Extensive meadows of macrophytes within the wetlands, such as the estuarine seagrass Ruppia sp., are an important food source for waterbirds – especially for the black swan that feeds directly on this species. Surveys of the macrophytes, macroalgae, phytoplankton and water quality in the wetland system have highlighted that Ruppia meadows may be at risk should blooms of macroalgae and phytoplankton become more dominant in the estuary (Wilson et al. 2007; Wilson et al. 2008).
The Vasse-Wonnerup and Geographe Bay Water Quality Improvement Plan discusses, in detail, the water quality issues impacting these systems and the management measures required to address nutrient loads causing poor water quality and the flow on environmental impacts.
The Vasse-Wonnerup wetland system is Ramsar-listed.
The Ecological Character Description of the Vasse-Wonnerup Wetlands Ramsar Site documents the actual and likely threats to the system in Table 28. Click on images below to enlarge. The full report is accessible here.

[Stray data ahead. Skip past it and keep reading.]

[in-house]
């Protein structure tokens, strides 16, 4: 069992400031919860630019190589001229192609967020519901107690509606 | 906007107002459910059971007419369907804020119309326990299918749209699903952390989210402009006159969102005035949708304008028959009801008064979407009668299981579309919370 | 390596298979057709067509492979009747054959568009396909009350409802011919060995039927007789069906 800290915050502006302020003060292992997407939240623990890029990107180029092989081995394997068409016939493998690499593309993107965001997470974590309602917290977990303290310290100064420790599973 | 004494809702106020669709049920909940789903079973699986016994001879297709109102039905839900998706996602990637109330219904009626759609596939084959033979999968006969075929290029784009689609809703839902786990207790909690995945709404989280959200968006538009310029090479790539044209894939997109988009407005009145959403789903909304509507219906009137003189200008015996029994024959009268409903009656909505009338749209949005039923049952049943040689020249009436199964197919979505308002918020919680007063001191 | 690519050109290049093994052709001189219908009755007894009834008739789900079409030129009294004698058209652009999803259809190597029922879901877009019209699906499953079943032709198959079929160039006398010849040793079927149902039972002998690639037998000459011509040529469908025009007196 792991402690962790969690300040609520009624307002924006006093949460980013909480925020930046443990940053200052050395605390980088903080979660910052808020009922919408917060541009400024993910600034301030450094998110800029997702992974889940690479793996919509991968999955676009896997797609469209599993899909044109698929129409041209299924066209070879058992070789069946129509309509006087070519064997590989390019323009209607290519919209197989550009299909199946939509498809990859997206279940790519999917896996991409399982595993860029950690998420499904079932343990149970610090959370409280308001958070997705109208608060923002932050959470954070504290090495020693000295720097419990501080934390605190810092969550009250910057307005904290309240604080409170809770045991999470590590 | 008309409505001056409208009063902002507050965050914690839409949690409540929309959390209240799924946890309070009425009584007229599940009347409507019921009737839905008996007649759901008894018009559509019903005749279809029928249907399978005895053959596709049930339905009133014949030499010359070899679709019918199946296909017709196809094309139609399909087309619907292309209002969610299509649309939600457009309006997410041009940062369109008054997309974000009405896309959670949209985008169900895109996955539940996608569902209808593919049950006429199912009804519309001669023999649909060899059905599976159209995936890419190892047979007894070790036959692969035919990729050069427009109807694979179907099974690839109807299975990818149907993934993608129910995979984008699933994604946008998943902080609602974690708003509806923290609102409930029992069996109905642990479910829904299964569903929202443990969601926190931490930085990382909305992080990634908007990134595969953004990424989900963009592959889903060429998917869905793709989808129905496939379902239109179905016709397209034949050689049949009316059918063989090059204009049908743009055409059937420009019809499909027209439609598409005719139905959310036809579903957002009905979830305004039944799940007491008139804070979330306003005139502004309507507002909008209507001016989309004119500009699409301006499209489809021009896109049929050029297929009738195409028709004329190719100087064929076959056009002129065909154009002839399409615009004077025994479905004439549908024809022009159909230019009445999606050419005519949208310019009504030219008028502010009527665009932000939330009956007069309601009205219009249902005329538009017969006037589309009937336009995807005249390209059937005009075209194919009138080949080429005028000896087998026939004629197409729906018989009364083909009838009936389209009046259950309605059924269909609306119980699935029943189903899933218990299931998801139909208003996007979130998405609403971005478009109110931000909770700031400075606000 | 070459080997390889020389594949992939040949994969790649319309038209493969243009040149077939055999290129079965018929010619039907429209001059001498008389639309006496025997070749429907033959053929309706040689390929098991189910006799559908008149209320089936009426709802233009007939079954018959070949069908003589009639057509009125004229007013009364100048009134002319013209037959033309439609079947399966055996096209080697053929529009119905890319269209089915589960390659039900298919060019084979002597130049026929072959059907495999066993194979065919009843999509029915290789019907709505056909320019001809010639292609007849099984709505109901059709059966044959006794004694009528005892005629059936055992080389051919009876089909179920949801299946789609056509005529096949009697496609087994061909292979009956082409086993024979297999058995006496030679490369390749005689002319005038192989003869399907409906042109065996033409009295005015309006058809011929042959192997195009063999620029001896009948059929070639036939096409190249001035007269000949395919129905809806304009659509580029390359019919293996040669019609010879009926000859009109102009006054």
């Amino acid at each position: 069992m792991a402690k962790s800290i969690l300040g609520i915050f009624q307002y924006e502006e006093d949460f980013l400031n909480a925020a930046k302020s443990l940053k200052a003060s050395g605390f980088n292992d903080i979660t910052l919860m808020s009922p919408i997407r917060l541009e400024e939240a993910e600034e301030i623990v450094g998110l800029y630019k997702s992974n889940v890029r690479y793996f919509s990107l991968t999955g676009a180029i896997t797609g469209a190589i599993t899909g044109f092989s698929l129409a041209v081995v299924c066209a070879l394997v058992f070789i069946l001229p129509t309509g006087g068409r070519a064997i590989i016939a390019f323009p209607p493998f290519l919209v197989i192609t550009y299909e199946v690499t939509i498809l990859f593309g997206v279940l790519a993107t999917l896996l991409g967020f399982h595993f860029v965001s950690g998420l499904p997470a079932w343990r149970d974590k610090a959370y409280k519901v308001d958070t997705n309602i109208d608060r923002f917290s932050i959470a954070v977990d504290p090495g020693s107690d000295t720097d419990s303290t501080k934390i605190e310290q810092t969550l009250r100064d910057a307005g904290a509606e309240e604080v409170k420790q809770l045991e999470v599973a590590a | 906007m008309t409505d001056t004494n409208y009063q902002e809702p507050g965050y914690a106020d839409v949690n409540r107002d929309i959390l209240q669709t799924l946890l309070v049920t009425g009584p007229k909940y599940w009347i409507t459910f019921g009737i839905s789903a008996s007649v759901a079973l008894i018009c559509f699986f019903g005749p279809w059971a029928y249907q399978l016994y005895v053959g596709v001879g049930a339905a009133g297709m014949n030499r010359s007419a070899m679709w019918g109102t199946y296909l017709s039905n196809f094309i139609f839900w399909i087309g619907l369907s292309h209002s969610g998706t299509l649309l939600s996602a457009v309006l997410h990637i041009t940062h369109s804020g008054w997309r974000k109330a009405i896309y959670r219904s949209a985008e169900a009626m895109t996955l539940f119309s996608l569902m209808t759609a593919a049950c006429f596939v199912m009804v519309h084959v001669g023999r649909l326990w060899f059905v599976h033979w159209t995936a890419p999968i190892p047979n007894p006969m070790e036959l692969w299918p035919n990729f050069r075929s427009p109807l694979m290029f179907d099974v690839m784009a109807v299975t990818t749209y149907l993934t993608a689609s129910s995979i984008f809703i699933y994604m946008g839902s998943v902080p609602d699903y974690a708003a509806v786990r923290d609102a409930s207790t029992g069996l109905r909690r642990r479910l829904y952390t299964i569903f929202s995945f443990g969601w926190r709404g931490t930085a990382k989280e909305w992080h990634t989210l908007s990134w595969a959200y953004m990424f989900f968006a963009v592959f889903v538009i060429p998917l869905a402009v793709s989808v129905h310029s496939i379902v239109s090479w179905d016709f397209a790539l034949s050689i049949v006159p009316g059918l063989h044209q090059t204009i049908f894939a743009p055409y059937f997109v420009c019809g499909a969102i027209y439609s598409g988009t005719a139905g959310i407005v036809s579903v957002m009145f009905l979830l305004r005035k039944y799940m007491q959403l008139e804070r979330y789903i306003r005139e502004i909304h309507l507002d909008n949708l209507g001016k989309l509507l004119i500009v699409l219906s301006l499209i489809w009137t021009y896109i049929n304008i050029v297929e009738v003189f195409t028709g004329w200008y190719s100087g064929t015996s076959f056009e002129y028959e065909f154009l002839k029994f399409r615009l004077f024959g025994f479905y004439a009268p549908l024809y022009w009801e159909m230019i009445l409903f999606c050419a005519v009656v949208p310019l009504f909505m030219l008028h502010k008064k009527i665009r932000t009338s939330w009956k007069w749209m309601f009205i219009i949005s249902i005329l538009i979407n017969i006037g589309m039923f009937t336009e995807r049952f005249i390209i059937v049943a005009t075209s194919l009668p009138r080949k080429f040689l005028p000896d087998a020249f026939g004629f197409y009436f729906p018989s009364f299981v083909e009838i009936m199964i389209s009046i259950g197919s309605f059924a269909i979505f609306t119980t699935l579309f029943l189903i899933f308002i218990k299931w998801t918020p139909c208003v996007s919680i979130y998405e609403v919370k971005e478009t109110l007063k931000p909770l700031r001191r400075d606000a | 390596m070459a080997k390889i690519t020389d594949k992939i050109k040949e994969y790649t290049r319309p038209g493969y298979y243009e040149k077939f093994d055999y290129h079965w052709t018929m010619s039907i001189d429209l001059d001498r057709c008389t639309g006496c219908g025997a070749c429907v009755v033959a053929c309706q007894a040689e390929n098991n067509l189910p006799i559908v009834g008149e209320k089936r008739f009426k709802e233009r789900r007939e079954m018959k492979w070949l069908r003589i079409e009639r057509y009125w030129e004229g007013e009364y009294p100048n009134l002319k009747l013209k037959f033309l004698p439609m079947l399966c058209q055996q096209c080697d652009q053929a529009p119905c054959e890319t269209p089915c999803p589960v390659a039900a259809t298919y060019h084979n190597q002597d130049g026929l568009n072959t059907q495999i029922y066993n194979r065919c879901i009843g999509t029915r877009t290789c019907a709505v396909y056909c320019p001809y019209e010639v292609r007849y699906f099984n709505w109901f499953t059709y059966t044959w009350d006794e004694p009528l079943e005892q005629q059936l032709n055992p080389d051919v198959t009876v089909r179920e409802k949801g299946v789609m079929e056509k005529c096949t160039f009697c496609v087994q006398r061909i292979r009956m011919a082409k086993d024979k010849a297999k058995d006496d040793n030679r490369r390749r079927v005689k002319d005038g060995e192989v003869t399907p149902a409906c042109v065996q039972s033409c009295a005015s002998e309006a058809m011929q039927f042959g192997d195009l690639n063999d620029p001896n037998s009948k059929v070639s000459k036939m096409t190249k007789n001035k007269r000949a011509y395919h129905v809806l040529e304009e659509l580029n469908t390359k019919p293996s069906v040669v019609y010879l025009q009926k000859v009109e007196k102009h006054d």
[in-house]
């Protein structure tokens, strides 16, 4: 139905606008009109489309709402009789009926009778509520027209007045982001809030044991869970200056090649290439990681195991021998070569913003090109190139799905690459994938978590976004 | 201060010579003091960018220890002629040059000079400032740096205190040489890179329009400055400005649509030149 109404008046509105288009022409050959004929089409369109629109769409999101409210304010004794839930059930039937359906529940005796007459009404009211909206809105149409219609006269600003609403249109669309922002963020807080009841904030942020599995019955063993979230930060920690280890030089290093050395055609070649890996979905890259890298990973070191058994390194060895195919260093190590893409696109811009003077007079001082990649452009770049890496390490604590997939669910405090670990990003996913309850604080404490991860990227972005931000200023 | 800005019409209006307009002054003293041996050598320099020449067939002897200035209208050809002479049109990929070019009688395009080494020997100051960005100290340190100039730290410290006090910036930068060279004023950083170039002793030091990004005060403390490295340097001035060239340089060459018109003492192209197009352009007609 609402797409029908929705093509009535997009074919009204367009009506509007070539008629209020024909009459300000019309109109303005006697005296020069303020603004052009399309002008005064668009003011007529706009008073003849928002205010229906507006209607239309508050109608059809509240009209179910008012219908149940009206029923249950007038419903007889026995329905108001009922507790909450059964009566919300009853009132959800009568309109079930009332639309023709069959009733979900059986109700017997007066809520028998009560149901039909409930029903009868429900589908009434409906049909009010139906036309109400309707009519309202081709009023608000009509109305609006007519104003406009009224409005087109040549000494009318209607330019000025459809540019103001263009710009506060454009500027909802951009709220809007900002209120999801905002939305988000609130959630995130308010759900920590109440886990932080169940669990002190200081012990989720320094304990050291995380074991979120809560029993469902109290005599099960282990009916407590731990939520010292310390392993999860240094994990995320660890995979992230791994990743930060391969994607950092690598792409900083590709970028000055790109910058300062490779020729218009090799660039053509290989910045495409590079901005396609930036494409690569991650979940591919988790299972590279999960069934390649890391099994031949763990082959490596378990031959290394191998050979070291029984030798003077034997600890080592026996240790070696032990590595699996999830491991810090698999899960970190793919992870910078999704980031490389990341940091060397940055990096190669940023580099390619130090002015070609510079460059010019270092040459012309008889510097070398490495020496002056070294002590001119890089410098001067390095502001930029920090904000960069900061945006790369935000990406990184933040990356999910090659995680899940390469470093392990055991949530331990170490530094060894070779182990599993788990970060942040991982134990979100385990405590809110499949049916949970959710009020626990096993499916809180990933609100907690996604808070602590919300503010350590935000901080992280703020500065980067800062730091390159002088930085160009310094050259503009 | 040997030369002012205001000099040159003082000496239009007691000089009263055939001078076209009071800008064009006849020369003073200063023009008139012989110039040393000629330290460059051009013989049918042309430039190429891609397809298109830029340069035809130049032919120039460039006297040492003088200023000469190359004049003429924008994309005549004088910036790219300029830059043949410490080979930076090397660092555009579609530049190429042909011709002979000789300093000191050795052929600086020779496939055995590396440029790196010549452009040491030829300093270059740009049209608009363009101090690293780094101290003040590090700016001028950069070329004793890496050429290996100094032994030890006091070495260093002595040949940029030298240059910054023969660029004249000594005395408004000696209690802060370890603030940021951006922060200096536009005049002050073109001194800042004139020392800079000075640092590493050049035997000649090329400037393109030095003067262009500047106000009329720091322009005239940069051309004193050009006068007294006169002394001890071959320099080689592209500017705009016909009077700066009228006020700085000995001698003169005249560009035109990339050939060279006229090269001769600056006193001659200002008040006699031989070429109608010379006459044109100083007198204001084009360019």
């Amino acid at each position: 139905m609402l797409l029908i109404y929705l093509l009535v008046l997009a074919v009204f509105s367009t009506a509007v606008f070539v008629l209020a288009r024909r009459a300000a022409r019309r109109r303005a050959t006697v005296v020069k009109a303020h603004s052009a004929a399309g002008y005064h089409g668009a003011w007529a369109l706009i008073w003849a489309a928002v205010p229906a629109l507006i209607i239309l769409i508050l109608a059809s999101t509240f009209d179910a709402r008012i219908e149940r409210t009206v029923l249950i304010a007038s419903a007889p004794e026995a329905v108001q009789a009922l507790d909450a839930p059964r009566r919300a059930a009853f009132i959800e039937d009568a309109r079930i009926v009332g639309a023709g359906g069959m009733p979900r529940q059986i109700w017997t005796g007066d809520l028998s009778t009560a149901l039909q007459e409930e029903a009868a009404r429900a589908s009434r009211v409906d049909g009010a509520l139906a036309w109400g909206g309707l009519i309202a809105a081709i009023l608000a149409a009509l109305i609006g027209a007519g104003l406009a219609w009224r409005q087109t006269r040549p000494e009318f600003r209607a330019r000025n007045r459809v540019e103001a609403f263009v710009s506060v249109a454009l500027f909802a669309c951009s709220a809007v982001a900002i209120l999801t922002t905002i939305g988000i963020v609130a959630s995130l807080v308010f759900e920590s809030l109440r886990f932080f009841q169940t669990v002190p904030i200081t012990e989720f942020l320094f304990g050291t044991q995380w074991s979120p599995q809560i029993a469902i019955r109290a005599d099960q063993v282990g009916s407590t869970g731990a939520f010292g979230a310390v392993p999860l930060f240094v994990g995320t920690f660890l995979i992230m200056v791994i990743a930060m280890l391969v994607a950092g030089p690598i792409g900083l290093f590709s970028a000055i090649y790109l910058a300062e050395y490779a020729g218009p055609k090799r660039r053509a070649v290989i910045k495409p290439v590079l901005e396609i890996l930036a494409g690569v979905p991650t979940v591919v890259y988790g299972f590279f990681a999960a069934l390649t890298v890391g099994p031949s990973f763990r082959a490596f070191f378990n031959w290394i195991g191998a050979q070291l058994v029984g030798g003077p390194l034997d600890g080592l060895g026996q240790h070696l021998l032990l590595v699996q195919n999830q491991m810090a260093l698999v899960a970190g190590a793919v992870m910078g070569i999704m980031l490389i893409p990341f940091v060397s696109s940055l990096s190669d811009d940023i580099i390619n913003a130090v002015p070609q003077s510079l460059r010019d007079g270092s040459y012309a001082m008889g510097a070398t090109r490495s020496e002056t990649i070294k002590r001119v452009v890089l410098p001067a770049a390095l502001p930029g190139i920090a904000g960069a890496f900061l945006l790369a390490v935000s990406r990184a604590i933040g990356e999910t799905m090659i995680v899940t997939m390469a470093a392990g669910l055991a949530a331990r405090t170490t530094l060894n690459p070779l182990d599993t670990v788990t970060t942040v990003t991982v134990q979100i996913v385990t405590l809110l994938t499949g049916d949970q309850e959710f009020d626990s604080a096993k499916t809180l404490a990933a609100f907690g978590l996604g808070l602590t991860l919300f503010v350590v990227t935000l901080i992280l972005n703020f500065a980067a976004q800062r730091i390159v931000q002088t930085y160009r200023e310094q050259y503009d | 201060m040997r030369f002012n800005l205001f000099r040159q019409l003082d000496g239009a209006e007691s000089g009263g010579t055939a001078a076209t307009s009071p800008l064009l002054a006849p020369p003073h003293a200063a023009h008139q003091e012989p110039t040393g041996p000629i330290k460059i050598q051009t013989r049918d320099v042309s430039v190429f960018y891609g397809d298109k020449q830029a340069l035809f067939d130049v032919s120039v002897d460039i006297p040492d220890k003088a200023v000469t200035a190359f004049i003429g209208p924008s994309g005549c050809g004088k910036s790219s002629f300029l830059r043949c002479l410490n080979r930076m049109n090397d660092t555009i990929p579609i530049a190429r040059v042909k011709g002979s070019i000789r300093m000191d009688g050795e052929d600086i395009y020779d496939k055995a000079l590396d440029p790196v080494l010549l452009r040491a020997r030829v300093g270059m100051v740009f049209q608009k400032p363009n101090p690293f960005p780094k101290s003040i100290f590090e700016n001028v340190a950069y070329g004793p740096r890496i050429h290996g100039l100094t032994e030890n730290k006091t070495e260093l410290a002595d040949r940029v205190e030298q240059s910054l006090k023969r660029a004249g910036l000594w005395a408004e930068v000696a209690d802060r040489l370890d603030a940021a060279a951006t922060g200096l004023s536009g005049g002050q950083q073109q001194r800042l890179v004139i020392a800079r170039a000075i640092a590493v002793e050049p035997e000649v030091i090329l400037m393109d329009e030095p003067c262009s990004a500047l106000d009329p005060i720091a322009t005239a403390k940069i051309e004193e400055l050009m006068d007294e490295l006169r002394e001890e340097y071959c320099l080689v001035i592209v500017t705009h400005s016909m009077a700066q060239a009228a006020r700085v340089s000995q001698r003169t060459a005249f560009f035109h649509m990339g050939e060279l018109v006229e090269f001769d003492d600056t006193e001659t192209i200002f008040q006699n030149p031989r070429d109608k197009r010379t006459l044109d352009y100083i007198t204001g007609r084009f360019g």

Table 28: Summary table of actual and likely threats to the Vasse-Wonnerup Ramsar Site, together with the risk to the ecological integrity of the Site as a whole (WRM 2007).
Vasse-Wonnerup Wetlands and Climate Change
SWCC Strategic Priority
The Vasse-Wonnerup Wetlands are identified within SWCC’s NRM Strategy as a first order priority asset under the Aquatic Biodiversity, Water Resources and Coasts and Marine Environment themes.
Over the years, the Vasse-Wonnerup Wetlands have been the subject of many studies and projects.
One recent SWCC project being:
- Department of Water (2010). Vasse Wonnerup Wetlands and Geographe Bay. Water Quality Improvement Plan.
- WRM (2007) Ecological Character Description for the Vasse-Wonnerup Wetlands Ramsar Site in South-west Western Australia. Unpublished report to the Department of Environment and Conservation and Geographe Catchment Council Inc. by Wetland Research & Management. September 2007.
Header and thumbnail images supplied by Monica Durcan.